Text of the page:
Carla Thomas — “More Man Than I’ve Ever Had”: Brace for the Obscure (60s rock)! — April 29, 2022

432) Carla Thomas — “More Man Than I’ve Ever Had”

George Starostin calls this killer track from Carla’s ‘69 album Memphis Queen a “funk-pop anthem.” He goes on:

[T]he gentle and romantic Carla Thomas is beginning to learn the basics of lusty, carnal music — still not quite up to the standards of Bessie Smith, but she does make the transition to a deeper, rougher range in order to explain how her man keeps her satisfied. It’s fun, but, unfortunately, not very believable from a performer whose brightest moment still remains ʽGee Whizʼ, a starry-eyed and purely innocent account of teenage love — the teenager may have grown up, but not into a sex-crazed lady who’d be ready to eat you alive at a moment’s notice. Nice try, though.

Rob Bowman gives us some of Carla’s story:

In the glorious decade and a half of sound that was Stax in the ’60s and early ’70s, Carla Thomas was the Queen of Memphis Soul. [S]he recorded a duet with her father Rufus Thomas, giving the fledgling Satellite label its first taste of success with the regional hit “Cause I Love You.” [S]he cut her first solo single, the teen ballad “Gee Whiz (Look at His Eyes)[,” which] gave Satellite its first national hit, breaking the Top Ten mark on both the R&B and pop charts. Shortly thereafter Satellite became Stax, and Carla proceeded to claw her way onto the national charts another 22 times with such immortal slices of soul as her answer song to Sam Cooke, “I’ll Bring It on Home to You,” as well as “Let Me Be Good to You,” “B-A-B-Y,” “Tramp” (with Otis Redding), and “I Like What You’re Doing to Me.” Carla released six solo albums and, with Redding, one duet album on Stax between 1961 and 1971.;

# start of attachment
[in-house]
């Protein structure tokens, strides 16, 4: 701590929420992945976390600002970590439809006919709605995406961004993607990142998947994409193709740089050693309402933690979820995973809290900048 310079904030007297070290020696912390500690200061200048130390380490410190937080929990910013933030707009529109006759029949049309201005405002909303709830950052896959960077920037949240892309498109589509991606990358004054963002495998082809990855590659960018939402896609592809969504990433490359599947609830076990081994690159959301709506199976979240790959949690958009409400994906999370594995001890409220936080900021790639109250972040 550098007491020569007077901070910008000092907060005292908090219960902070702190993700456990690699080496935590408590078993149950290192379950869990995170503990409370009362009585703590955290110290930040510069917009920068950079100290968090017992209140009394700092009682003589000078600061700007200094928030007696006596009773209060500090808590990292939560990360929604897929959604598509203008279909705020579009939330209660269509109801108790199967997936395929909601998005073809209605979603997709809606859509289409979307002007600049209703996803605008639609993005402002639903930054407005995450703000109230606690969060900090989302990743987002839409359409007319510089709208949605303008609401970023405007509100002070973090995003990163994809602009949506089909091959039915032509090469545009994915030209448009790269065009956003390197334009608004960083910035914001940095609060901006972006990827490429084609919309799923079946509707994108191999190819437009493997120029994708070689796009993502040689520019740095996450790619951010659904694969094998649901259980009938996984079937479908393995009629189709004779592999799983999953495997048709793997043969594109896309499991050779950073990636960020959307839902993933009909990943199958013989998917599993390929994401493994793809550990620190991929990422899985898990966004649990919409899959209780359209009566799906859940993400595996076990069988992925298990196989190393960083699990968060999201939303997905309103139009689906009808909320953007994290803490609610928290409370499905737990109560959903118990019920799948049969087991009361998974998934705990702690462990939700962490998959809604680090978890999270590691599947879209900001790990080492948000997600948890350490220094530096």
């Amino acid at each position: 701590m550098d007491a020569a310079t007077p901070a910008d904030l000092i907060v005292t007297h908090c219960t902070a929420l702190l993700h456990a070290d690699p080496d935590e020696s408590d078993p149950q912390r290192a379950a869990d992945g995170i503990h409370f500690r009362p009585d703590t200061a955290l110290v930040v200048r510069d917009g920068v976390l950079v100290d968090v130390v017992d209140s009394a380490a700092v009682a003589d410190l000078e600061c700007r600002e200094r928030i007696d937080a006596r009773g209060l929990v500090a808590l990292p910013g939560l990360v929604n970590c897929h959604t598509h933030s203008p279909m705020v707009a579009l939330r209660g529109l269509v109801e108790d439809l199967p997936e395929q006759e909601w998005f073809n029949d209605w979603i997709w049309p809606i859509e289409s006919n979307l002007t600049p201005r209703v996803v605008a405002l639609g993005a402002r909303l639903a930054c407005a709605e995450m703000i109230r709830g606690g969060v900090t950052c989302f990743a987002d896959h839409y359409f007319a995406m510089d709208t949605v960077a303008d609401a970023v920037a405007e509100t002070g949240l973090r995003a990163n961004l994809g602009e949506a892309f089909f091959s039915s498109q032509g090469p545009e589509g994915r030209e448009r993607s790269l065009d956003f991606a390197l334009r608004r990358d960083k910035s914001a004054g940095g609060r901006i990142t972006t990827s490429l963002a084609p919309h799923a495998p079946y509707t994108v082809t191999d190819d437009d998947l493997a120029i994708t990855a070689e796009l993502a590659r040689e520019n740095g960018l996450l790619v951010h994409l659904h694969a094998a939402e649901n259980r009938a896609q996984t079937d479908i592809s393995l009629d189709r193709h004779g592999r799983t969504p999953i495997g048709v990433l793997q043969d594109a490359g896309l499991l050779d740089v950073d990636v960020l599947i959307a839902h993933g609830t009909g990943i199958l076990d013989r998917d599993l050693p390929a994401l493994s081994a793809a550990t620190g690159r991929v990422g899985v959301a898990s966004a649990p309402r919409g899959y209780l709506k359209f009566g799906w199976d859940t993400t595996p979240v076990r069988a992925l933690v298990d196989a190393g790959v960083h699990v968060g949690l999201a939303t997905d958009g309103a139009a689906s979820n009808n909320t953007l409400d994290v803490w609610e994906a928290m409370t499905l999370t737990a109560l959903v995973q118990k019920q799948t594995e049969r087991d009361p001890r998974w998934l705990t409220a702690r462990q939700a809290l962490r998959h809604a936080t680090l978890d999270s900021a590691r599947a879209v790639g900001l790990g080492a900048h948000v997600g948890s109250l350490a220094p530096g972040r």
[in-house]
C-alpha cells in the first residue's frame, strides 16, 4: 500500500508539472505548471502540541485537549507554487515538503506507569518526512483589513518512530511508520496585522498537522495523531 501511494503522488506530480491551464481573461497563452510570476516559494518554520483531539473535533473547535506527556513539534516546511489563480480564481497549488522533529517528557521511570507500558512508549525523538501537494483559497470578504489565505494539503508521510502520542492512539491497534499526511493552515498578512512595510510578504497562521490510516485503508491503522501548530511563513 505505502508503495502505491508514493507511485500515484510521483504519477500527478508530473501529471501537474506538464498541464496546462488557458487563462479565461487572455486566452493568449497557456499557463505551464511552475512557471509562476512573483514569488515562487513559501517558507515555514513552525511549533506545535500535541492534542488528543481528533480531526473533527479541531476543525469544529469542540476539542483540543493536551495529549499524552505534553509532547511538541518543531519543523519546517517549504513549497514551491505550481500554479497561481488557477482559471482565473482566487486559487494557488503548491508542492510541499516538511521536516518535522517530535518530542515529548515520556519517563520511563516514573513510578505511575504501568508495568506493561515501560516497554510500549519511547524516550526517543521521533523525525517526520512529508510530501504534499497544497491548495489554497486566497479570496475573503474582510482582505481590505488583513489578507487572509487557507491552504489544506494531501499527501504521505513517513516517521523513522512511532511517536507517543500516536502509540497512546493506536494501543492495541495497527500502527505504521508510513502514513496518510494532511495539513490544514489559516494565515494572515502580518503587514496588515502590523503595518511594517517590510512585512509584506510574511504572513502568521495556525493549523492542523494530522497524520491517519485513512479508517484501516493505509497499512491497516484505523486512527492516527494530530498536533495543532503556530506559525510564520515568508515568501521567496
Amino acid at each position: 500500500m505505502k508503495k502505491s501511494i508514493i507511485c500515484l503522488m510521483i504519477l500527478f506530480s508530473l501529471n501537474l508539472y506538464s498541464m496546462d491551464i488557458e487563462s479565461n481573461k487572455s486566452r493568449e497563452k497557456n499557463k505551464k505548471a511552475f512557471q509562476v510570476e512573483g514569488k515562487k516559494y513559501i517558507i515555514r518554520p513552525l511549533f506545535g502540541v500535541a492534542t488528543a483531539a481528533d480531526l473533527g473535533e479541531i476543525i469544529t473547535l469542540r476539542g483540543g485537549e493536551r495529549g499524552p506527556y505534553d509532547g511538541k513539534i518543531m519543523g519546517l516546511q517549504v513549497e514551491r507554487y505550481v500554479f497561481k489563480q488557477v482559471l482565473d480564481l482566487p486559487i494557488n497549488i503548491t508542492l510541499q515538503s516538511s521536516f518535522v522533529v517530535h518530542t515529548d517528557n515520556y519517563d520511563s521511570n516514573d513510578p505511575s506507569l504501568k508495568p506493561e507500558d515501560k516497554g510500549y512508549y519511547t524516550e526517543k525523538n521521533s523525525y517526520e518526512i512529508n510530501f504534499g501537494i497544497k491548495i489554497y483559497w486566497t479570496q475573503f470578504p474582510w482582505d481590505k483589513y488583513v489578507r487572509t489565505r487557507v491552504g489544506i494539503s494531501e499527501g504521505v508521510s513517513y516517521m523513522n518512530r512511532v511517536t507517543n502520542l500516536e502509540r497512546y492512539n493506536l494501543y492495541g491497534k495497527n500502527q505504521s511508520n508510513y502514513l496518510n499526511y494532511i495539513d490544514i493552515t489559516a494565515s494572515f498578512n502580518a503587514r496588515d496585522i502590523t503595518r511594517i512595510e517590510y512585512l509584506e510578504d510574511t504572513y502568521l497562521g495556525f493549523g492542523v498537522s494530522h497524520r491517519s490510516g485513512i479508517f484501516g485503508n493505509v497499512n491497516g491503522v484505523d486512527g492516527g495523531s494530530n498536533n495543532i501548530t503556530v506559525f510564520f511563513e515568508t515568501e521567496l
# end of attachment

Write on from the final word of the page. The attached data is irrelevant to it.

The Concord label talks about Memphis Queen:

The [album] represent[ed an] effort[] to expand [her] appeal . . . into the pop arena. Stax Records executive Al Bell felt that the sexy singer, then in her mid-twenties, could become another Diana Ross and recruited Detroit producer Don Davis to come up with a cross between the Motown and Memphis sounds. Thomas’s honey-toned pipes and lilting turns of phrase proved ideally suited to the project, titled Memphis Queen . . . .

Oh, and when asked by NPR’s Peter Sagal what defined soul music, Carla responded “Well, soul is this expressive thing. You know, it comes from the spirit. And you can’t sing soul music unless you have a spiritual feeling for the music, you know.” Sagal came back with: “Right, so it’s sort of like gospel music, but instead of Jesus, you’re singing about sex. That’s just my theory.” To which Carla pondered “Or hey, the lack of it or whatever.”

Take that, Starostin!

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